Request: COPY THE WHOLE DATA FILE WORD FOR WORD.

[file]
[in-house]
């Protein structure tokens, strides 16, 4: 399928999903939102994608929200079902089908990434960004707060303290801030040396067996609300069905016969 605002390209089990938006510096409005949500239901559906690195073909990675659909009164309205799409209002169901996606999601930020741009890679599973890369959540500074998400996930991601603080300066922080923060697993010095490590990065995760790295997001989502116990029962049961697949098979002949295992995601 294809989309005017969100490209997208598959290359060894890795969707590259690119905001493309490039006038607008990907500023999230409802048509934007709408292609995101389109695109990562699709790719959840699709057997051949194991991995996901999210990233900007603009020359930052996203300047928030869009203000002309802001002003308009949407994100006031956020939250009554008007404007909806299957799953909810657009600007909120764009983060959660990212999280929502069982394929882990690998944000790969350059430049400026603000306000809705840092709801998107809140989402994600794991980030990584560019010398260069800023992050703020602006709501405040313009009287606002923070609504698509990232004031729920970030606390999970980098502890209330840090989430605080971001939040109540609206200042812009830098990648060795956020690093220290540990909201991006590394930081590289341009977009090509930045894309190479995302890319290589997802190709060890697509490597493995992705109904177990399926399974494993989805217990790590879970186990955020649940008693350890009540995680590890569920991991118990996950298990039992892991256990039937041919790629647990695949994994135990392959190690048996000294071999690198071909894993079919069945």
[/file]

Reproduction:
[in-house]
């Protein structure tokens, strides 16, 4: 399928999903939102994608929200079902089908990434960004707060303290801030040396067996609300069905016969 605002390209089990938006510096409005949500239901559906690195073909990675659909009164309205799409209002169901996606999601930020741009890679599973890369959540500074998400996930991601603080300066922080923060697993010095490590990065995760790295997001989502116990029962049961697949098979002949295992995601 294809989309005017969100490209997208598959290359060894890795969707590259690119905001493309490039006038607008990907500023999230409802048509934007709408292609995101389109695109990562699709790719959840699709057997051949194991991995996901999210990233900007603009020359930052996203300047928030869009203000002309802001002003308009949407994100006031956020939250009554008007404007909806299957799953909810657009600007909120764009983060959660990212999280929502069982394929882990690998944000790969350059430049400026603000306000809705840092709801998107809140989402994600794991980030990584560019010398260069800023992050703020602006709501405040313009009287606002923070609504698509990232004031729920970030606390999970980098502890209330840090989430605080971001939040109540609206200042812009830098990648060795956020690093220290540990909201991006590394930081590289341009977009090509930045894309190479995302890319290589997802190709060890697509490597493995992705109904177990399926399974494993989805217990790590879970186990955020649940008693350890009540995680590890569920991991118990996950298990039992892991256990039937041919790629647990695949994994135990392959190690048996000294071999690198071909894993079919069945």